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Barrow Boy

Getting a window to change colors

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I'm just beginning to learn DirectX and Windows programming from and I'm attempting one of the exercises which asks me to make a window's color fade from black to blue, then back to black again, etc. I can manage to get the color to fade from black to blue (by incrementing the blue value every 25 milliseconds), but I'm a bit lost on how to get the color to fade back to black again after that. Here's my code:
// include the basic windows header file and the Direct3D header file
#include <windows.h>
#include <windowsx.h>
#include <d3d9.h>

// include the Direct3D Library file
#pragma comment( lib, "d3d9.lib" )

// global declarations
LPDIRECT3D9 d3d;	// the pointer to our Direct3D interface
LPDIRECT3DDEVICE9 d3ddev;	// the pointer to the device class

// function prototypes
void initD3D( HWND hWnd );	// sets up and initializes Direct3D
void render_frame( DWORD r, DWORD g, DWORD b );	// renders a single frame
void cleanD3D( void );	// closes Direct3D and releases memory

// the WindowProc function prototype
                         UINT message,
                         WPARAM wParam,
                         LPARAM lParam);

// the entry point for any Windows program
int WINAPI WinMain(HINSTANCE hInstance,
                   HINSTANCE hPrevInstance,
                   LPSTR lpCmdLine,
                   int nCmdShow)
    // the handle for the window, filled by a function
    HWND hWnd;
    // this struct holds information for the window class

    // clear out the window class for use
    ZeroMemory(&wc, sizeof(WNDCLASSEX));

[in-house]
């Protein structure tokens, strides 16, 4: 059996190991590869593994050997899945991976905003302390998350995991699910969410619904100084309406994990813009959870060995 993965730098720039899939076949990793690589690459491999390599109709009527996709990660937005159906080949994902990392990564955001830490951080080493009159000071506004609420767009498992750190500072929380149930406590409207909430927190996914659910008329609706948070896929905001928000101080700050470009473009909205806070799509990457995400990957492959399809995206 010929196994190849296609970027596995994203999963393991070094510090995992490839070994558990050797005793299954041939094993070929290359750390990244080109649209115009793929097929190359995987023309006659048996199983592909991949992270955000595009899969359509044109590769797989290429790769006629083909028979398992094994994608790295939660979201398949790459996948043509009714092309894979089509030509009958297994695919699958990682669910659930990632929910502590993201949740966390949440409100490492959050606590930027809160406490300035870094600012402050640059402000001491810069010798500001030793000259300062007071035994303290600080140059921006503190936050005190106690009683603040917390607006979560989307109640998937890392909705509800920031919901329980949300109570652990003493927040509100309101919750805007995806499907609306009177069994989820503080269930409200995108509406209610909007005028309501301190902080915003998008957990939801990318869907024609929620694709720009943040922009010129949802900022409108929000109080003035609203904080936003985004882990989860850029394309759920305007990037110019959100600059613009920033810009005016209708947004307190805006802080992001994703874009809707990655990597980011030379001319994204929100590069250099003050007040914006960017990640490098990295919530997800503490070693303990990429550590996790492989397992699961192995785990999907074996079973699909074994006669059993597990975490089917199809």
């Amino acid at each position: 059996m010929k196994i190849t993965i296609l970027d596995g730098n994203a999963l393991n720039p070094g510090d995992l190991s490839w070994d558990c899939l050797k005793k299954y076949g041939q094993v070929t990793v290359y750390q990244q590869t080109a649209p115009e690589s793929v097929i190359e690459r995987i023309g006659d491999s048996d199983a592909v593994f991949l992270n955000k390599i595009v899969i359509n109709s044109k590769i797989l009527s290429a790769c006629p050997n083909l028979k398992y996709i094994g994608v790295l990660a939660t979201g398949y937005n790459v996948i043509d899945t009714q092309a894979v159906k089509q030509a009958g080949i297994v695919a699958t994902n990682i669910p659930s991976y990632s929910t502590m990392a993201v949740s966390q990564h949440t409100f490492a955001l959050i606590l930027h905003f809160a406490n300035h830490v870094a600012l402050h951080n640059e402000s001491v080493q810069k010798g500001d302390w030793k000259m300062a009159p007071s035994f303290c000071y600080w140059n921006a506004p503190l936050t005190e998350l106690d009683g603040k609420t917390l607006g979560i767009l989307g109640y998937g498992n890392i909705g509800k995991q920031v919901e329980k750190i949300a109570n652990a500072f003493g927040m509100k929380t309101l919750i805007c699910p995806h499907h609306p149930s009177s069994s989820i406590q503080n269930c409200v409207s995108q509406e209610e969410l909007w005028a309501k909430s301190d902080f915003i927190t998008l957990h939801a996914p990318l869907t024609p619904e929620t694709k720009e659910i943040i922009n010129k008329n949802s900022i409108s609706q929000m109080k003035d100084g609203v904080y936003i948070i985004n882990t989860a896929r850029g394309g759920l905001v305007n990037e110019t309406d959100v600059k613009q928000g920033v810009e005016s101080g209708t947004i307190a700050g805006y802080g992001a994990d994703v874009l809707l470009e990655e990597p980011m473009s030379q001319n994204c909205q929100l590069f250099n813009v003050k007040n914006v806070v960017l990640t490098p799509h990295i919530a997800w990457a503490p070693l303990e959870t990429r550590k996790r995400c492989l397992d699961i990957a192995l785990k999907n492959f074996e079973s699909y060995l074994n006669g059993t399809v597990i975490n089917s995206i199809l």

// fill in the struct with the needed information
    wc.cbSize = sizeof(WNDCLASSEX); = CS_HREDRAW | CS_VREDRAW;
    wc.lpfnWndProc = (WNDPROC)WindowProc;
    wc.hInstance = hInstance;
    wc.hCursor = LoadCursor(NULL, IDC_ARROW);
    wc.hbrBackground = (HBRUSH)COLOR_WINDOW;
    wc.lpszClassName = L"WindowClass1";

    // register the window class

    // create the window and use the result as the handle
    hWnd = CreateWindowEx(NULL,
                          L"Our First Direct3D Program",   
                          300, 200,    
                          640, 480,    
                          NULL );    

    // display the window on the screen
    ShowWindow(hWnd, nCmdShow);

	// set up and initialize Direct3D
	initD3D( hWnd );

    // enter the main loop:

    // this struct holds Windows event messages
    MSG msg;

	DWORD a = 0, b = 0, c = 0;
	int one_or_two;

    // wait for the next message in the queue, store the result in 'msg'
    while( TRUE )
        // find out the starting time of each loop
		DWORD starting_point = GetTickCount();
		// Check to see if any messages are waiting in the queue
		if( PeekMessage( &msg, NULL, 0, 0, PM_REMOVE ) )
			// If the message is WM_QUIT, exit the while loop
			if( msg.message == WM_QUIT )
			TranslateMessage( &msg );
			DispatchMessage( &msg );

		// ...
		// do neato incrementing stuff right here
		// ...

		// wait until 1/40th of a second has passed
		while( ( GetTickCount() - starting_point ) < 25 );

	// clean up DirectX and COM

    return msg.wParam;

// this is the main message handler for the program
LRESULT CALLBACK WindowProc(HWND hWnd, UINT message, WPARAM wParam, LPARAM lParam)
    // sort through and find what code to run for the message given
        // this message is read when the window is closed
        case WM_DESTROY:
                // close the application entirely
                return 0;
            } break;

    // Handle any messages the switch statement didn't
    return DefWindowProc (hWnd, message, wParam, lParam);

// this function initializes and prepares Direct3D for use
void initD3D( HWND hWnd )